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Rotating Field Transcranial Magnetic Stimulation (rfTMS)

Technology Number: 

1540

Principal Investigator

Prof.
Elisha
Moses

Department: 

Physics of Complex Systems

Patent Status: 

Granted US 9067052; 9770601
Summary 

A novel TMS method that eliminates the restrictions of angular positioning, exciting more neurons per area of stimuli, in further areas of the brain.

 

Current TMS methods and TMS methods under development, suffer shortcomings of a highly specific directional electric field, which demands a precisely targeted application. Current methods are extremely sensitive to the movements of the patient or the device. Once a position is established the patient must remain still for the treatment. Furthermore, stable and reproducible positioning is costly and time-consuming.

 

Researchers at the Weizmann Institute developed a method to induce a rotating magnetic field in TMS applications, yielding optimal targeting of brain regions where correct orientation cannot be determined (e.g. via motor feedback). This innovative method can also stimulate brain regions with no preferred axonal orientation, and open new applications in diagnostics and research in neuronal cultures and rats, previously unresponsive to conventional TMS.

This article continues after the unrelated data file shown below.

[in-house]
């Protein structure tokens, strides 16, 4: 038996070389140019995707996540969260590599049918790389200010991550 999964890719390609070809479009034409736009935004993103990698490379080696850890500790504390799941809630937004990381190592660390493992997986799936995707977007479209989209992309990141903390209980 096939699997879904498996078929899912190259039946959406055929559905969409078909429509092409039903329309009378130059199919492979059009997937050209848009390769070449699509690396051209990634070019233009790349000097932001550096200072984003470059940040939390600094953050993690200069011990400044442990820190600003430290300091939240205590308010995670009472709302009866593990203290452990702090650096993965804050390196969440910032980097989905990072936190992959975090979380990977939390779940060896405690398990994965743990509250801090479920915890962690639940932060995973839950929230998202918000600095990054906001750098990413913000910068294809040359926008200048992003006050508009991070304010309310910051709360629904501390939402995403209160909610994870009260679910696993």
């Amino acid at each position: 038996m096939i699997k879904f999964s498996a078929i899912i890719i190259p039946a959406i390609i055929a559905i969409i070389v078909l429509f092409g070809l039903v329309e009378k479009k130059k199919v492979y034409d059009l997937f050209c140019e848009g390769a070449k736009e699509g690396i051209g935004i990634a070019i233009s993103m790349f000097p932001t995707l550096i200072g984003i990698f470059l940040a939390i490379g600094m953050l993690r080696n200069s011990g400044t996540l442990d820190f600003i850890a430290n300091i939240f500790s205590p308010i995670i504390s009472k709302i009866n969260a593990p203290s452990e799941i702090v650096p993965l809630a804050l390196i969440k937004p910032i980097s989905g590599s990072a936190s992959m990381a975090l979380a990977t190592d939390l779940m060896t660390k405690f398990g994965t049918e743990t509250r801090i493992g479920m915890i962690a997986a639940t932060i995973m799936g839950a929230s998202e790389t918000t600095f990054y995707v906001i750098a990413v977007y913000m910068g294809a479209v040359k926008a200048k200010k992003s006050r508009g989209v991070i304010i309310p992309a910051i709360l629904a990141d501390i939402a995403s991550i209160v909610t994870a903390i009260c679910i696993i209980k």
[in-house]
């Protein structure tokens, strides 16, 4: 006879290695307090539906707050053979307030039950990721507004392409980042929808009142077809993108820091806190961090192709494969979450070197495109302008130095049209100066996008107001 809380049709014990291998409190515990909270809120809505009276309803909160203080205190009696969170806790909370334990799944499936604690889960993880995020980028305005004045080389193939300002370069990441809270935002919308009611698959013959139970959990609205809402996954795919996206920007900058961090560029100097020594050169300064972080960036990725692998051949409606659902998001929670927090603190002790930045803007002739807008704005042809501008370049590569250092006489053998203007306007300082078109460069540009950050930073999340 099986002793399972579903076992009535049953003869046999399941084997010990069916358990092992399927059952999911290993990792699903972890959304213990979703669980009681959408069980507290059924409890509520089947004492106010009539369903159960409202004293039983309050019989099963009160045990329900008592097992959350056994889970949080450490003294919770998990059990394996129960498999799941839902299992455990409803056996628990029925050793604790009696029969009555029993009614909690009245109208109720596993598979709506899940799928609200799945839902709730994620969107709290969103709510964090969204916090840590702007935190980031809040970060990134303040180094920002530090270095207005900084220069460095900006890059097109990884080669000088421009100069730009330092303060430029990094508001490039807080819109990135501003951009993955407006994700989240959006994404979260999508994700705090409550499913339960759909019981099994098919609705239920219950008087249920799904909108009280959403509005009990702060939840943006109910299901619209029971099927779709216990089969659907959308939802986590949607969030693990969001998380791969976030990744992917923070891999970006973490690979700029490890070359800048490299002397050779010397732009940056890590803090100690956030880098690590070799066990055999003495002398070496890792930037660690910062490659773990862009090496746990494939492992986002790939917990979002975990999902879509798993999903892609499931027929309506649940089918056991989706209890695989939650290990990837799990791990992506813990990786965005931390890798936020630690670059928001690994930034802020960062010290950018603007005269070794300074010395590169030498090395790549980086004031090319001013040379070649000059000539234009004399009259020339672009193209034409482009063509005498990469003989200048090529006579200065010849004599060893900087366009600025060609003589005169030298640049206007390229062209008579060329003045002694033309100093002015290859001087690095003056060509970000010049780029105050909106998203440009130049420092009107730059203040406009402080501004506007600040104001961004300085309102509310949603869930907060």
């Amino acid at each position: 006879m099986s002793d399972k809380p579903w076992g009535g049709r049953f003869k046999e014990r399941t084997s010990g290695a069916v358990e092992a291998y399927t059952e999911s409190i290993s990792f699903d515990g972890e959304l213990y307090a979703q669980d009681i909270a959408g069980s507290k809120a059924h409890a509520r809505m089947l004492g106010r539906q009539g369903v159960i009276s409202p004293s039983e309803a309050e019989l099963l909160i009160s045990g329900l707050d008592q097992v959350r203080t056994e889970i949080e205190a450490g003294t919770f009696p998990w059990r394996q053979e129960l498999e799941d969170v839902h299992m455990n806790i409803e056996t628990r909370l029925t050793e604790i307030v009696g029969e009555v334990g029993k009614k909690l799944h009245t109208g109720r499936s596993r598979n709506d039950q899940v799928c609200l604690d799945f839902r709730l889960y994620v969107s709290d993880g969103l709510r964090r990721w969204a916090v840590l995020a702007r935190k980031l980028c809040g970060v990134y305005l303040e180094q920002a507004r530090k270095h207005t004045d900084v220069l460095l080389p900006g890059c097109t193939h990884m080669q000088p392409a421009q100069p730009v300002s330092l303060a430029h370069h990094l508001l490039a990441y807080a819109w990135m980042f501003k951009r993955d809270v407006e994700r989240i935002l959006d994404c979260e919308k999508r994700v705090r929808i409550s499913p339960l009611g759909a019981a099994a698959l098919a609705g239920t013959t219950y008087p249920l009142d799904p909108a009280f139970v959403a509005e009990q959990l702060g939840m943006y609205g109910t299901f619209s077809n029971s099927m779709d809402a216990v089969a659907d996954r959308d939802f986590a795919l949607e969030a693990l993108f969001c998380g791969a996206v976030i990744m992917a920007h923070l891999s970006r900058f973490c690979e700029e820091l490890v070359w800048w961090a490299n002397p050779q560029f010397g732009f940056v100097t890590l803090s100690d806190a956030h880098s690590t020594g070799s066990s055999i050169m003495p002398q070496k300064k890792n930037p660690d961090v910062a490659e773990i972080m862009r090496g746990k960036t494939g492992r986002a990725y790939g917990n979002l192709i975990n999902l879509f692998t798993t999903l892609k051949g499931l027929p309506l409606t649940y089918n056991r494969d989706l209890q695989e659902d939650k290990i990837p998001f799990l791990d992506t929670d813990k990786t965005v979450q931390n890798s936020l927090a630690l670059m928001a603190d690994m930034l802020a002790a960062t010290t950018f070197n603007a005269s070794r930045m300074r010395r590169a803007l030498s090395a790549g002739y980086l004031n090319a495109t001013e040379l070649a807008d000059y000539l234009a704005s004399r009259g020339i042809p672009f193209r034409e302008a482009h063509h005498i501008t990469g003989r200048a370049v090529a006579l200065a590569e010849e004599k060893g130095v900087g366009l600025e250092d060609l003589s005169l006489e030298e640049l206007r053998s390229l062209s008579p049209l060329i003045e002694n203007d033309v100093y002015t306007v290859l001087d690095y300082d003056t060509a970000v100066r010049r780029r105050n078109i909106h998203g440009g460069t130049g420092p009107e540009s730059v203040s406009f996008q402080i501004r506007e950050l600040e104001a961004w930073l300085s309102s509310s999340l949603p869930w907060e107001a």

Applications


  • Accurate, cost-effective, enhanced rfTMS devices for treatment of depression, migraines and other mental disorders.
  • A novel model system in rats and neuronal cultures for development of diagnostics and therapeutics.

Advantages


  • Exciting more neurons in the same area of stimulation
  • Accessing areas in the brain that are currently unresponsive to conventional TMS.
  • No positional restrictions
  • Requires less voltage

Technology's Essence


The theory behind this technology involves the understanding that neural response is direction dependent. Neurons whose axons are parallel to the magnetic field will be most significantly stimulated. Additionally, factors of magnetic field, rise time and neural cooperatively play a role. All these are addressed by a rotating magnetic field creating anisotropy of angles that match the neurons’ orientation and the excitation of dendrites by applying pulses of the order of 1ms. This solution offers greater control over the TMS system.

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